In all examples (the Test project in jME 3.0 or jME 3.1) setting the boolean flag “rightToLeft” (the second c’tor param) has no effect on the text - it always renders from left-to-right on my machine.
That’s especially strange since some years ago it seemed to have worked.
Can anyone please check if they can change the rendering direction?, For example in: TestBitmapFont.java TestBitmapText3D.java
I even used Arabic text and it did not look like in the Google Translator:
JME’s bitmap text does not support bi-directional texts like Arabic and Persian.
Unlike English or many other languages, letters can stick to each other in Arabic/Persian … so based on the letter position in a word (a letter can sit at first, between or at end of the word) same letter can have different glyphs.
But JME’s bitmap font library is not able to place the correct form of glyph based on letter position and it just uses one default glyph regardless of where the letter is positioned.
I am using JME-TrueTypeFont. [ because most/all of the free Arabic/Persian fonts i could find in web were in ttf format]. I wrote a converter to support Arabic/Persian/… text for ttf fonts. At behind it uses @yn97 's parser but mapped to support true type font and Textfield in Lemur Dynamo. (So it can convert your text while you are typing)
That’s good to know and I would very much like to grab some code to make a TryderTextBox or something like that.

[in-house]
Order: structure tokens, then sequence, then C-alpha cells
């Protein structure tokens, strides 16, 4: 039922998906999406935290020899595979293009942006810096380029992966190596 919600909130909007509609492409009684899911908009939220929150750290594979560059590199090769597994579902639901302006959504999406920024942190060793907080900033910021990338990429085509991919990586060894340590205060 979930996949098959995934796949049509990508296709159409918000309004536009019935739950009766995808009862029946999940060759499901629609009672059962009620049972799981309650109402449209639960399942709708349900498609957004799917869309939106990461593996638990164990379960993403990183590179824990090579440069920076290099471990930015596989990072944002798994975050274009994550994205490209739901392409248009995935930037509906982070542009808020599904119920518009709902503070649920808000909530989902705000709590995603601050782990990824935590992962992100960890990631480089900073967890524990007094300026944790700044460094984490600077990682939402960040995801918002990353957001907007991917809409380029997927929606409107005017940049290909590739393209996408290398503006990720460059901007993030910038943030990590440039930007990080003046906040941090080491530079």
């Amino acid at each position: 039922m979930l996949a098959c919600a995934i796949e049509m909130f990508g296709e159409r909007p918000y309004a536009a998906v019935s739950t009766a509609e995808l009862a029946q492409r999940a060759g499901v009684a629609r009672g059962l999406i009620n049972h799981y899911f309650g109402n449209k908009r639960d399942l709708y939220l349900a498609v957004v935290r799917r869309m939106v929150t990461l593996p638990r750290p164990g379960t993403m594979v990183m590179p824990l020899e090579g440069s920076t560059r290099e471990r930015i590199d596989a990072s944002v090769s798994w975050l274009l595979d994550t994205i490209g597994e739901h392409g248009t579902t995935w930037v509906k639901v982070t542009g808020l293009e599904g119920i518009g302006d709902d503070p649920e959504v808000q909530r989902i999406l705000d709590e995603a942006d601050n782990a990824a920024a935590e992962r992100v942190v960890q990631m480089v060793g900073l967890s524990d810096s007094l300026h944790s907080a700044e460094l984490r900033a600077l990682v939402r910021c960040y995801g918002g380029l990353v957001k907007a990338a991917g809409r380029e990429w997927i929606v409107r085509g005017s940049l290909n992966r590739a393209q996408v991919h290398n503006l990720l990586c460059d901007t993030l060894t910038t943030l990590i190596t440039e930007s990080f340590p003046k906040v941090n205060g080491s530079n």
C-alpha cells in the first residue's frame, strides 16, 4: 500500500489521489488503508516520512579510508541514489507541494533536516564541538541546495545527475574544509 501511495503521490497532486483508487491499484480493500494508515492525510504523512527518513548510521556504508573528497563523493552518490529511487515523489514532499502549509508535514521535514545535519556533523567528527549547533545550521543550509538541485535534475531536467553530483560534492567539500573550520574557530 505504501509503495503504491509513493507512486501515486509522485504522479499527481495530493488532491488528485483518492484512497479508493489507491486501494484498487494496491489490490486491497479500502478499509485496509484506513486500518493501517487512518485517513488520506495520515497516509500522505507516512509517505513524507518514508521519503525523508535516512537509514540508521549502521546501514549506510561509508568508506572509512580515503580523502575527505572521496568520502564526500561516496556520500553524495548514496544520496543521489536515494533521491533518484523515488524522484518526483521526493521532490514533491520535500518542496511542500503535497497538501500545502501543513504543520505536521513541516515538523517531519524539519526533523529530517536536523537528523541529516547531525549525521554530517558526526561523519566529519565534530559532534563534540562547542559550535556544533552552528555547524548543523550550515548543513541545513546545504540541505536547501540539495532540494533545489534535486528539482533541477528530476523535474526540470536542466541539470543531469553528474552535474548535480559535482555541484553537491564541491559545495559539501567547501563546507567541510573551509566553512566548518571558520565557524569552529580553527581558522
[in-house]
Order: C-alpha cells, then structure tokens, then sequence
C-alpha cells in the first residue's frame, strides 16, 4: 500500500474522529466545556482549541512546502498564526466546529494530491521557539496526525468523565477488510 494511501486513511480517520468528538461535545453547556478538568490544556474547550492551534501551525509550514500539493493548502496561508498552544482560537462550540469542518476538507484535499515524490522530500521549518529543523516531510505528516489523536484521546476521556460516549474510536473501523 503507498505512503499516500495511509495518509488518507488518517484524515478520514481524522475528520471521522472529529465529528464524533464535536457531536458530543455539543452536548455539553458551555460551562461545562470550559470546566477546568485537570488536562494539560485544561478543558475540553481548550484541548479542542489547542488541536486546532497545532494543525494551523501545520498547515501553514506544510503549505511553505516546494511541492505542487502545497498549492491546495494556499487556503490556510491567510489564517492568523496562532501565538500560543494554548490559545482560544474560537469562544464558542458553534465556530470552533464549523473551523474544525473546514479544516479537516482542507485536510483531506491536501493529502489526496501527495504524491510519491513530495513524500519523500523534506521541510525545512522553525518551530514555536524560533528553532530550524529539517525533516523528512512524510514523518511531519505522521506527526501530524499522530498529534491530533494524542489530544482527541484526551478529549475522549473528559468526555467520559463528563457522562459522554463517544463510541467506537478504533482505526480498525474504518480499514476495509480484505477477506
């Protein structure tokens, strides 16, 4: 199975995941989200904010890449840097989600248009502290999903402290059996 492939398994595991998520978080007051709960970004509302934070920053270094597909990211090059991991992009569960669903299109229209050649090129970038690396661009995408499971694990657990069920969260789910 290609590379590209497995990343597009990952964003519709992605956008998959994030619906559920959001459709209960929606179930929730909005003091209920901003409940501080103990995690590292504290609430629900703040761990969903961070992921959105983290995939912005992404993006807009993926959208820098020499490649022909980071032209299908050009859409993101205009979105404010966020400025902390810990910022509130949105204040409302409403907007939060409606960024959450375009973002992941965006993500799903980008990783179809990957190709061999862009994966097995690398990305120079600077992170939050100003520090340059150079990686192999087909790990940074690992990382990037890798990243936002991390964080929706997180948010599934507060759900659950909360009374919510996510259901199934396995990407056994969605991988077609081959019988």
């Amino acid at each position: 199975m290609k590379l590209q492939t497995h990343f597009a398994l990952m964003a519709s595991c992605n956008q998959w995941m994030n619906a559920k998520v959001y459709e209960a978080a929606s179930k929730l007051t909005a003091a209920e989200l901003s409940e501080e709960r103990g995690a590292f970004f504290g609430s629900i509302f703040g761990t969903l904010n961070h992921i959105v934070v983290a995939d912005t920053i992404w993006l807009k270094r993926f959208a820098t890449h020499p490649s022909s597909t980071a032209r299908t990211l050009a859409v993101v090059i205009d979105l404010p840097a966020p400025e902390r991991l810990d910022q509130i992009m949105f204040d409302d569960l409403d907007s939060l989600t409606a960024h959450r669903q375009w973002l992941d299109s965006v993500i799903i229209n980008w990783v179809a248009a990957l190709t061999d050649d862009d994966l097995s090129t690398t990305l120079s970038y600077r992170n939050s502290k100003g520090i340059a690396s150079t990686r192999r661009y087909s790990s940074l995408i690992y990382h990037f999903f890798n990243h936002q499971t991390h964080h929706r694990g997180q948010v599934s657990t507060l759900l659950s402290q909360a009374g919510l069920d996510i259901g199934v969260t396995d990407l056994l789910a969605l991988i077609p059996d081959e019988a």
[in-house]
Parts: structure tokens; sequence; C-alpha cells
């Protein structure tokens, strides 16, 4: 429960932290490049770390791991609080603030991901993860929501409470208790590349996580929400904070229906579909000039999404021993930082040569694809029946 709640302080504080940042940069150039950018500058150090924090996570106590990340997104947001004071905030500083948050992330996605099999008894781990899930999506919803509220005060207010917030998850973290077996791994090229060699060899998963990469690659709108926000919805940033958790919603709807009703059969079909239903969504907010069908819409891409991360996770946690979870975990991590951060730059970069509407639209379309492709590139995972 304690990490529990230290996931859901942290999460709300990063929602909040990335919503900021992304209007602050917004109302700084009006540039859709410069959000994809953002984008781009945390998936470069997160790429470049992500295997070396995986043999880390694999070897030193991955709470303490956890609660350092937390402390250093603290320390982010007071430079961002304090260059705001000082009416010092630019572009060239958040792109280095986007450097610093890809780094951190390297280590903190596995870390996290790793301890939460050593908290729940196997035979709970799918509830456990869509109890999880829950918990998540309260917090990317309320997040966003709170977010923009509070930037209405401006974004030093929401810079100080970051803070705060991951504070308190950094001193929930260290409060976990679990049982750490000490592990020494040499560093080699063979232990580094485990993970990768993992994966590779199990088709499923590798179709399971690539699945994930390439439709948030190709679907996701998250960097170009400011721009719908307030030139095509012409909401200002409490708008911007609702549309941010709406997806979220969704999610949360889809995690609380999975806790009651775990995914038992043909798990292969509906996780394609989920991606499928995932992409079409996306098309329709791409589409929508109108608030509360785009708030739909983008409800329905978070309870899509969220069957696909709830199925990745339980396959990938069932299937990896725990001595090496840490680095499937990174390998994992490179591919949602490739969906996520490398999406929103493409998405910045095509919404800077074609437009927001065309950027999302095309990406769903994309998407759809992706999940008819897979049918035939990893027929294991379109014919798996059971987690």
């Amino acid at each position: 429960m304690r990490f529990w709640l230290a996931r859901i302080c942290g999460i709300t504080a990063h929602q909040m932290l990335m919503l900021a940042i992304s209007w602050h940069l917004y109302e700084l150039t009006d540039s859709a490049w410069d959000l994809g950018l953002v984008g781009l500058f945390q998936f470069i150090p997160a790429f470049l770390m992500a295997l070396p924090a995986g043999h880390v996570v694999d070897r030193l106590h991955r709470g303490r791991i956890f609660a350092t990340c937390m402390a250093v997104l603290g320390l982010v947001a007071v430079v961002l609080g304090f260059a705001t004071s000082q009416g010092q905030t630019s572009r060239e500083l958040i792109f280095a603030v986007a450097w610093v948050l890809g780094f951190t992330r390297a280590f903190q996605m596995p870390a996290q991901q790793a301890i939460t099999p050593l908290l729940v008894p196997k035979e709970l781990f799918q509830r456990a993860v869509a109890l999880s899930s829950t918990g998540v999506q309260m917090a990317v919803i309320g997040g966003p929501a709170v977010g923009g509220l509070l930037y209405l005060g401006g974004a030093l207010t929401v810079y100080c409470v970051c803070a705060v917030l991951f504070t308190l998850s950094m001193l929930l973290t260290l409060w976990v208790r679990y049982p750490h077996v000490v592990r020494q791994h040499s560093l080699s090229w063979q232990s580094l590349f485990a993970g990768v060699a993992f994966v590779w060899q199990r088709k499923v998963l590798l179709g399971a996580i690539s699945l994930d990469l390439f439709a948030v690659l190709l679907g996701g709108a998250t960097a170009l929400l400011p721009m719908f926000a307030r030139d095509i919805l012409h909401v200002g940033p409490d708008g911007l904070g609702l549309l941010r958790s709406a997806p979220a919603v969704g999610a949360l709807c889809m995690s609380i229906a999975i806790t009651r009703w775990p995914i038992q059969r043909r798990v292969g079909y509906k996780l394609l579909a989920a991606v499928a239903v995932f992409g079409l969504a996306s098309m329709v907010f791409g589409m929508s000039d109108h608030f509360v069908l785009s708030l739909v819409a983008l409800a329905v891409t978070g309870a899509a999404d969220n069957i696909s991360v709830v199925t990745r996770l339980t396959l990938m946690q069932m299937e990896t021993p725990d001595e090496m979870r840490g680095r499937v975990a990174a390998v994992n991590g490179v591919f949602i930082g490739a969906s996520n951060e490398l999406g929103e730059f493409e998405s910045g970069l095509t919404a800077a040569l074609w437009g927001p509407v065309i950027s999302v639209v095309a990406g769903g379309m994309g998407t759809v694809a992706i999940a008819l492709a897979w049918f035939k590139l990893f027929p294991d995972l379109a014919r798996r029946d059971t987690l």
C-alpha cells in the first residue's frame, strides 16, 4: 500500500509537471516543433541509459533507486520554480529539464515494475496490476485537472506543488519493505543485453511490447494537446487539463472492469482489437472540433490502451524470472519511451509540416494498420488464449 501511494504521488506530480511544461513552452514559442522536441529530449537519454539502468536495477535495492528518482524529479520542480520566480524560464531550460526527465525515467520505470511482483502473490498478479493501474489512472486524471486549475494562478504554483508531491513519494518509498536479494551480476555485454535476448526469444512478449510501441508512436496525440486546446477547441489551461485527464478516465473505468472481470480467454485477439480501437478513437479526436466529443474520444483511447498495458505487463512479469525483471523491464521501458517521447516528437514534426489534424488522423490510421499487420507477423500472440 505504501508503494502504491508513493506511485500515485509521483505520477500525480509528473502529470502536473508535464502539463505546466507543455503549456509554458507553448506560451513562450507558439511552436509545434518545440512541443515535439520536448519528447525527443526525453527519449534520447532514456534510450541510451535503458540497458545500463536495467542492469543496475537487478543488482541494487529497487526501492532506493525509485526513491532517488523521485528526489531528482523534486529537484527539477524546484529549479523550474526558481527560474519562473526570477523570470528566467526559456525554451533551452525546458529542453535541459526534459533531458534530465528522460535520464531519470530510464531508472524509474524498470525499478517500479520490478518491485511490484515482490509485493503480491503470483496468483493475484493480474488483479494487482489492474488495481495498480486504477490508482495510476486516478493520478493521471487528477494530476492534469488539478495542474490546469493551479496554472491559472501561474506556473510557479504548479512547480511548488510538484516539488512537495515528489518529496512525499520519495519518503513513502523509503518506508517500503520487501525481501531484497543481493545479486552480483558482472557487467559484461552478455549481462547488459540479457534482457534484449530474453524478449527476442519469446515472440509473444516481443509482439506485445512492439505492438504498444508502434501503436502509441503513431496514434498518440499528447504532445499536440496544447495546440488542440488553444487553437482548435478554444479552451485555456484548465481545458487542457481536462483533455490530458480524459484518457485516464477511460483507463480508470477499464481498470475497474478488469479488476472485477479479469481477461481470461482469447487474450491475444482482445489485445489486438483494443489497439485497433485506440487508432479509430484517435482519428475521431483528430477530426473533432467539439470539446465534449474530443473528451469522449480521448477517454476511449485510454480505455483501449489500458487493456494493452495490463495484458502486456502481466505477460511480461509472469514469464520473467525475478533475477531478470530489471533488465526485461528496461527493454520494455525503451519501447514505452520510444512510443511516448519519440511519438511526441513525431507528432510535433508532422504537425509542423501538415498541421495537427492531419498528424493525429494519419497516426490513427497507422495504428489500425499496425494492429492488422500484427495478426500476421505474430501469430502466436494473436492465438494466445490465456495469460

But the problem I see is that the BitmapText from jME has a right-to-left option but if you activate it then “123” is still being rendered as “123” and not as “321”.
I remember my tests in 2013/2014 when things worked.
I know that in Arabic the letter is written differently when being at the start, middle or end. There are glyphs for that in the Unicode standard. Taking care of that should not be such a big problem if one knows the rules for this.
For support of bi-directional I wrote a routine for BitmapText some years ago that simply switched numbers and Latin letters at word boundaries but let the Arabic words in their order right-to-left. Looked quite promising but never can be as adequate as the Bidi-algorithm from Unicode (which is very complex). I wrote Unicode support in a way that it tells me for each glyph whether it’s supposed to be written right-to-left (includes Hebrew too).
There are also two glyphs in the Unicode standard that say “switch to left-to-right now” and “switch to right-to-left” now.
Sadly, the Unicode standard does not yet support vertical text (“switch to vertical Asian now”, “switch to vertical Mongolian now”, “rotate glyph by 90 degrees”, “rotate glyph by 270 degrees”). So there are still some imperfections to Unicode’s support for other text flows. Just like their support for Emojis is still under development.